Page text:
There is a deep practicality in the particulars of polytheistic practice. Honoring the dead, honoring the land and house spirits, honoring the Gods are things that mature, responsible, adults do.  It’s a normal part of growing up and taking one’s place as a productive member of the community. In this sense, there’s nothing esoteric about these things. Making offerings is a fundamental and essential part of polytheistic spiritual practice. It’s what cements and helps keep one’s spiritual relationships active and clean.  It’s a normal, everyday kind of thing and so, we may infer the practical particulars.

Those are my thoughts on the matter at least. I’d love to hear how others handle this question.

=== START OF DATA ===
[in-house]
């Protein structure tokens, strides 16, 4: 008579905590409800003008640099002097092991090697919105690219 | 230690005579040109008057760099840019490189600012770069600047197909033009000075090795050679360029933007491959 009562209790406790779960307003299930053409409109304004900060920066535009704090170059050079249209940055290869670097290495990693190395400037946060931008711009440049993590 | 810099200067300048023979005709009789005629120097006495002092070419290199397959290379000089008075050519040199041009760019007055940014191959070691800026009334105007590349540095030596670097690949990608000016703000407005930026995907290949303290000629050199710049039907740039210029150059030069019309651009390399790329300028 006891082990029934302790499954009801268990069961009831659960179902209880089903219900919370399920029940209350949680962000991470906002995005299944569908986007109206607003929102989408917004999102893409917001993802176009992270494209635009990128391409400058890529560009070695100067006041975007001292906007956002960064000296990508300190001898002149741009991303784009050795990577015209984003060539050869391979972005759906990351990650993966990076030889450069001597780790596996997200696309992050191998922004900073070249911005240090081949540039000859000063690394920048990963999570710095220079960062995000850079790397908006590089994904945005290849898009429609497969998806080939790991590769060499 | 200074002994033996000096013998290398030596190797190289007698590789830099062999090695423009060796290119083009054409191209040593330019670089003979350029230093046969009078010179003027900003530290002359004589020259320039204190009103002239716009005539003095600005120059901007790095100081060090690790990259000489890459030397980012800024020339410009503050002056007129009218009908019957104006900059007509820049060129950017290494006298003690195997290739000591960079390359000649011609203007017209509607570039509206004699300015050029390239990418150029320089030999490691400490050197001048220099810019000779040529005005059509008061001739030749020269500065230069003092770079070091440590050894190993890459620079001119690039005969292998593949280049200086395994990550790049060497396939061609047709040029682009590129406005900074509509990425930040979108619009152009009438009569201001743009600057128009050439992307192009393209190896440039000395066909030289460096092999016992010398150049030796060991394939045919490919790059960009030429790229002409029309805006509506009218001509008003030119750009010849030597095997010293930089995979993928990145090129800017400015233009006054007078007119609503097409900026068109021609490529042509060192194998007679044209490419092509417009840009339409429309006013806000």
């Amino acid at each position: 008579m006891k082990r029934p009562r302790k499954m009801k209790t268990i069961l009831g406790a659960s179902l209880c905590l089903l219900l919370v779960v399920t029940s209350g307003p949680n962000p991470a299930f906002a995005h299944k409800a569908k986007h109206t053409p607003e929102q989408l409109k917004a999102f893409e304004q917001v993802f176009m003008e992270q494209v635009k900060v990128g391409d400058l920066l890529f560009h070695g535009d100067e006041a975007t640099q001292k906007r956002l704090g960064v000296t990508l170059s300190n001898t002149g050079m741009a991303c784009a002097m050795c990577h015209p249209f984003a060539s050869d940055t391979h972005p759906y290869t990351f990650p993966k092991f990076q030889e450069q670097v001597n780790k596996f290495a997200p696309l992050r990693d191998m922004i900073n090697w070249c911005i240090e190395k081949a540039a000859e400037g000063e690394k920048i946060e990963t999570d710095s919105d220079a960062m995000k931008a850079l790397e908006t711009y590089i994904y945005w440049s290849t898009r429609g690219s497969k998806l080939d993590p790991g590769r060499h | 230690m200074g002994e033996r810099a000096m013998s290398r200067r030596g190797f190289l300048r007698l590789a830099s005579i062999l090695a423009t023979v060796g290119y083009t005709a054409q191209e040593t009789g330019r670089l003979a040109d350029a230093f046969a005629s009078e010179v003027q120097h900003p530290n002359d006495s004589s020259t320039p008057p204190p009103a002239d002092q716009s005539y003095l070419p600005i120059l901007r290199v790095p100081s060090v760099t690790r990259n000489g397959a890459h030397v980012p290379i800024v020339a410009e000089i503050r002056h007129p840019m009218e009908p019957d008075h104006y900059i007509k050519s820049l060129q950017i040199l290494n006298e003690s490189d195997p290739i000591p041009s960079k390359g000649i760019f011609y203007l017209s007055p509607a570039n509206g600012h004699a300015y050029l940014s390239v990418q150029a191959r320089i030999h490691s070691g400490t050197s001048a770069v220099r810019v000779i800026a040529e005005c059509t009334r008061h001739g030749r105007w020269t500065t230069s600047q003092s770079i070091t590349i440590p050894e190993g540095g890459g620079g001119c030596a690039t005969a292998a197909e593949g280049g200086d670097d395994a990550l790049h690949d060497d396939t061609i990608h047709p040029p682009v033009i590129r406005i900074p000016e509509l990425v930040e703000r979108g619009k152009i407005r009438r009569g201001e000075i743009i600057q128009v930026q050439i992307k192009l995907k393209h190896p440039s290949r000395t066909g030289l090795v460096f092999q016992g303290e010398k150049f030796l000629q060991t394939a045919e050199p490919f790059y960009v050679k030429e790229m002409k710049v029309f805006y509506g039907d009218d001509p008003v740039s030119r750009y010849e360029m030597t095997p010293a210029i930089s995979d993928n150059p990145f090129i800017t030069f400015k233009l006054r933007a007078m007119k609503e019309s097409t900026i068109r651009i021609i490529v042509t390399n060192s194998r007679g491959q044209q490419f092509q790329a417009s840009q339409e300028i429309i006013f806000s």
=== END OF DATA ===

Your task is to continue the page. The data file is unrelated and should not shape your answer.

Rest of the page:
Last modified on

 Galina Krasskova is a Heathen priest, author, and Northern Tradition shaman. She holds a Masters degree in Religious Studies and is currently working toward a PhD in Classics. Galina is the author of several books including “Essays in Modern Heathenry” and “Skalded Apples: A Devotional Anthology to Idunna and Bragi.”
(Photo by Hudson Valley photographer Mary Ann Glass.)

Comments

  • Anomalous Thracian
    Anomalous Thracian Tuesday, 11 December 2012

    Very good topic, Galina. I like how you point out the practicality of these practices -- that is essential. "Tradition serves life, life doesn't serve tradition", is a practical way of viewing these things. (Which is not a statement against sacrifice or discipline in your practice at all, but that the primary concerns around polytheistic spiritual and devotional engagement should be results-oriented: this is all *very real* and not just theater, and therefore consequence and such are factors.)